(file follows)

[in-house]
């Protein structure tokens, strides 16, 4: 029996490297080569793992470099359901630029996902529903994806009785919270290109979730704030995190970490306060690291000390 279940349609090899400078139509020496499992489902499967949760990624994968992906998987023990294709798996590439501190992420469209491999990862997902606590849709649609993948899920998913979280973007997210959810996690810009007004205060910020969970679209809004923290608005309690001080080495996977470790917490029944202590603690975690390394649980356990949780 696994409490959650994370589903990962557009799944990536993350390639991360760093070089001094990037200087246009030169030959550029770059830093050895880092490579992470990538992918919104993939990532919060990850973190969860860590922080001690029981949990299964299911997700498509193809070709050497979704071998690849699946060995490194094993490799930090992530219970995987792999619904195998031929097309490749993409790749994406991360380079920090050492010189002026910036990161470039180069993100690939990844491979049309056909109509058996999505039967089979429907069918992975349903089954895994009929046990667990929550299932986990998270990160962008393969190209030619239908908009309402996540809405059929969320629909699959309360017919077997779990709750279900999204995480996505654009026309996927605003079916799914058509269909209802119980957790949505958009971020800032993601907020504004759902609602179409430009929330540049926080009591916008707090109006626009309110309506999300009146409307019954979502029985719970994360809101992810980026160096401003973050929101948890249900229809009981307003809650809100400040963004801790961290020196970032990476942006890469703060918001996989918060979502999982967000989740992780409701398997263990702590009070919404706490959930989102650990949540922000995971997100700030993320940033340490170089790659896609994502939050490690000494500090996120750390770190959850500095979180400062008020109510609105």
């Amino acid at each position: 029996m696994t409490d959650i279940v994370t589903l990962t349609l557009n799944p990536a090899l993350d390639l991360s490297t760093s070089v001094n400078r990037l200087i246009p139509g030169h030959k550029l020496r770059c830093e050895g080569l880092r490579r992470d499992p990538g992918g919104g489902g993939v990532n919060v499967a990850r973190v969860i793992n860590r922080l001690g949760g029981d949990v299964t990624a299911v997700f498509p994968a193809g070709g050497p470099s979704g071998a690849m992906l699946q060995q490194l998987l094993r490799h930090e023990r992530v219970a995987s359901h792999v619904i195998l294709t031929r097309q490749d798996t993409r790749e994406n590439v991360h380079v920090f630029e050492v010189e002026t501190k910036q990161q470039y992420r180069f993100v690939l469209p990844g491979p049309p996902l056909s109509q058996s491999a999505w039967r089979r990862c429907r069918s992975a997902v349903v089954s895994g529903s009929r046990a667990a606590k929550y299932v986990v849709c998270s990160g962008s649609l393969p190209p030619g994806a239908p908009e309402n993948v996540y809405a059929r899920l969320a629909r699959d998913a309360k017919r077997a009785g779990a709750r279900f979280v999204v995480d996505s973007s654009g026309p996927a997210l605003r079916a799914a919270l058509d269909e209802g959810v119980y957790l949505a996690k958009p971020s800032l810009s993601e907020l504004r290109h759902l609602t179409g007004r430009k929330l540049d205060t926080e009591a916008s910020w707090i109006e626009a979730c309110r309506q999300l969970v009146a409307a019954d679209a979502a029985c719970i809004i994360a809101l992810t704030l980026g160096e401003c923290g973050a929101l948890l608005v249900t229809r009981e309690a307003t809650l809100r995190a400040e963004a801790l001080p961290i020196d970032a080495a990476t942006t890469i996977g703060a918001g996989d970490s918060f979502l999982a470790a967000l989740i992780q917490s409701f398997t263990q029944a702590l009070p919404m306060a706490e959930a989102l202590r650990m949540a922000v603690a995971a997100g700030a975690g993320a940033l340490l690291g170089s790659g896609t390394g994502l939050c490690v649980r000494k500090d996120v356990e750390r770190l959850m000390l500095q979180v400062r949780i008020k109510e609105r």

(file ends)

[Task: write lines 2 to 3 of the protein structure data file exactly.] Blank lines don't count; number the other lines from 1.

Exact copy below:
């Protein structure tokens, strides 16, 4: 029996490297080569793992470099359901630029996902529903994806009785919270290109979730704030995190970490306060690291000390 279940349609090899400078139509020496499992489902499967949760990624994968992906998987023990294709798996590439501190992420469209491999990862997902606590849709649609993948899920998913979280973007997210959810996690810009007004205060910020969970679209809004923290608005309690001080080495996977470790917490029944202590603690975690390394649980356990949780 696994409490959650994370589903990962557009799944990536993350390639991360760093070089001094990037200087246009030169030959550029770059830093050895880092490579992470990538992918919104993939990532919060990850973190969860860590922080001690029981949990299964299911997700498509193809070709050497979704071998690849699946060995490194094993490799930090992530219970995987792999619904195998031929097309490749993409790749994406991360380079920090050492010189002026910036990161470039180069993100690939990844491979049309056909109509058996999505039967089979429907069918992975349903089954895994009929046990667990929550299932986990998270990160962008393969190209030619239908908009309402996540809405059929969320629909699959309360017919077997779990709750279900999204995480996505654009026309996927605003079916799914058509269909209802119980957790949505958009971020800032993601907020504004759902609602179409430009929330540049926080009591916008707090109006626009309110309506999300009146409307019954979502029985719970994360809101992810980026160096401003973050929101948890249900229809009981307003809650809100400040963004801790961290020196970032990476942006890469703060918001996989918060979502999982967000989740992780409701398997263990702590009070919404706490959930989102650990949540922000995971997100700030993320940033340490170089790659896609994502939050490690000494500090996120750390770190959850500095979180400062008020109510609105």
């Amino acid at each position: 029996m696994t409490d959650i279940v994370t589903l990962t349609l557009n799944p990536a090899l993350d390639l991360s490297t760093s070089v001094n400078r990037l200087i246009p139509g030169h030959k550029l020496r770059c830093e050895g080569l880092r490579r992470d499992p990538g992918g919104g489902g993939v990532n919060v499967a990850r973190v969860i793992n860590r922080l001690g949760g029981d949990v299964t990624a299911v997700f498509p994968a193809g070709g050497p470099s979704g071998a690849m992906l699946q060995q490194l998987l094993r490799h930090e023990r992530v219970a995987s359901h792999v619904i195998l294709t031929r097309q490749d798996t993409r790749e994406n590439v991360h380079v920090f630029e050492v010189e002026t501190k910036q990161q470039y992420r180069f993100v690939l469209p990844g491979p049309p996902l056909s109509q058996s491999a999505w039967r089979r990862c429907r069918s992975a997902v349903v089954s895994g529903s009929r046990a667990a606590k929550y299932v986990v849709c998270s990160g962008s649609l393969p190209p030619g994806a239908p908009e309402n993948v996540y809405a059929r899920l969320a629909r699959d998913a309360k017919r077997a009785g779990a709750r279900f979280v999204v995480d996505s973007s654009g026309p996927a997210l605003r079916a799914a919270l058509d269909e209802g959810v119980y957790l949505a996690k958009p971020s800032l810009s993601e907020l504004r290109h759902l609602t179409g007004r430009k929330l540049d205060t926080e009591a916008s910020w707090i109006e626009a979730c309110r309506q999300l969970v009146a409307a019954d679209a979502a029985c719970i809004i994360a809101l992810t704030l980026g160096e401003c923290g973050a929101l948890l608005v249900t229809r009981e309690a307003t809650l809100r995190a400040e963004a801790l001080p961290i020196d970032a080495a990476t942006t890469i996977g703060a918001g996989d970490s918060f979502l999982a470790a967000l989740i992780q917490s409701f398997t263990q029944a702590l009070p919404m306060a706490e959930a989102l202590r650990m949540a922000v603690a995971a997100g700030a975690g993320a940033l340490l690291g170089s790659g896609t390394g994502l939050c490690v649980r000494k500090d996120v356990e750390r770190l959850m000390l500095q979180v400062r949780i008020k109510e609105r």